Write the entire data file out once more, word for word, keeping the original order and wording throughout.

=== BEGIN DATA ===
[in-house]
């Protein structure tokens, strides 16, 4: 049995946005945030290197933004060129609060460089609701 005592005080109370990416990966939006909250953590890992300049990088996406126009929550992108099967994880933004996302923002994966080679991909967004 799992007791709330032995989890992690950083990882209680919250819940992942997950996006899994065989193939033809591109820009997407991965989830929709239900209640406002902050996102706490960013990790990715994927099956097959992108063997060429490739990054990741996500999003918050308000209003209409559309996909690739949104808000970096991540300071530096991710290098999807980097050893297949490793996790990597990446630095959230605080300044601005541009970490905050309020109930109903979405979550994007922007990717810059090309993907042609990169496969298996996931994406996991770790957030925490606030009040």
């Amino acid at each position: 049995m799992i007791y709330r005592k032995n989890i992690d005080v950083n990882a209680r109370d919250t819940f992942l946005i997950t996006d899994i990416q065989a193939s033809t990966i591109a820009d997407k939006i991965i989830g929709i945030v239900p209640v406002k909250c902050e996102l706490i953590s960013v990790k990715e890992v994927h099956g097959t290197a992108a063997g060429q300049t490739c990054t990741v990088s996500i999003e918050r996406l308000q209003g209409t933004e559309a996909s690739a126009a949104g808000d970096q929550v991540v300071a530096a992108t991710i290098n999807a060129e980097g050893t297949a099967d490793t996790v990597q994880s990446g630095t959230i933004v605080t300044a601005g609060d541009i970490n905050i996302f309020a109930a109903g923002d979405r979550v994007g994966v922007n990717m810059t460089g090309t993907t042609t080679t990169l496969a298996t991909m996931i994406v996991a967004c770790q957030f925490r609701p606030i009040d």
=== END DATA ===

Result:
[in-house]
């Protein structure tokens, strides 16, 4: 049995946005945030290197933004060129609060460089609701 005592005080109370990416990966939006909250953590890992300049990088996406126009929550992108099967994880933004996302923002994966080679991909967004 799992007791709330032995989890992690950083990882209680919250819940992942997950996006899994065989193939033809591109820009997407991965989830929709239900209640406002902050996102706490960013990790990715994927099956097959992108063997060429490739990054990741996500999003918050308000209003209409559309996909690739949104808000970096991540300071530096991710290098999807980097050893297949490793996790990597990446630095959230605080300044601005541009970490905050309020109930109903979405979550994007922007990717810059090309993907042609990169496969298996996931994406996991770790957030925490606030009040």
């Amino acid at each position: 049995m799992i007791y709330r005592k032995n989890i992690d005080v950083n990882a209680r109370d919250t819940f992942l946005i997950t996006d899994i990416q065989a193939s033809t990966i591109a820009d997407k939006i991965i989830g929709i945030v239900p209640v406002k909250c902050e996102l706490i953590s960013v990790k990715e890992v994927h099956g097959t290197a992108a063997g060429q300049t490739c990054t990741v990088s996500i999003e918050r996406l308000q209003g209409t933004e559309a996909s690739a126009a949104g808000d970096q929550v991540v300071a530096a992108t991710i290098n999807a060129e980097g050893t297949a099967d490793t996790v990597q994880s990446g630095t959230i933004v605080t300044a601005g609060d541009i970490n905050i996302f309020a109930a109903g923002d979405r979550v994007g994966v922007n990717m810059t460089g090309t993907t042609t080679t990169l496969a298996t991909m996931i994406v996991a967004c770790q957030f925490r609701p606030i009040d």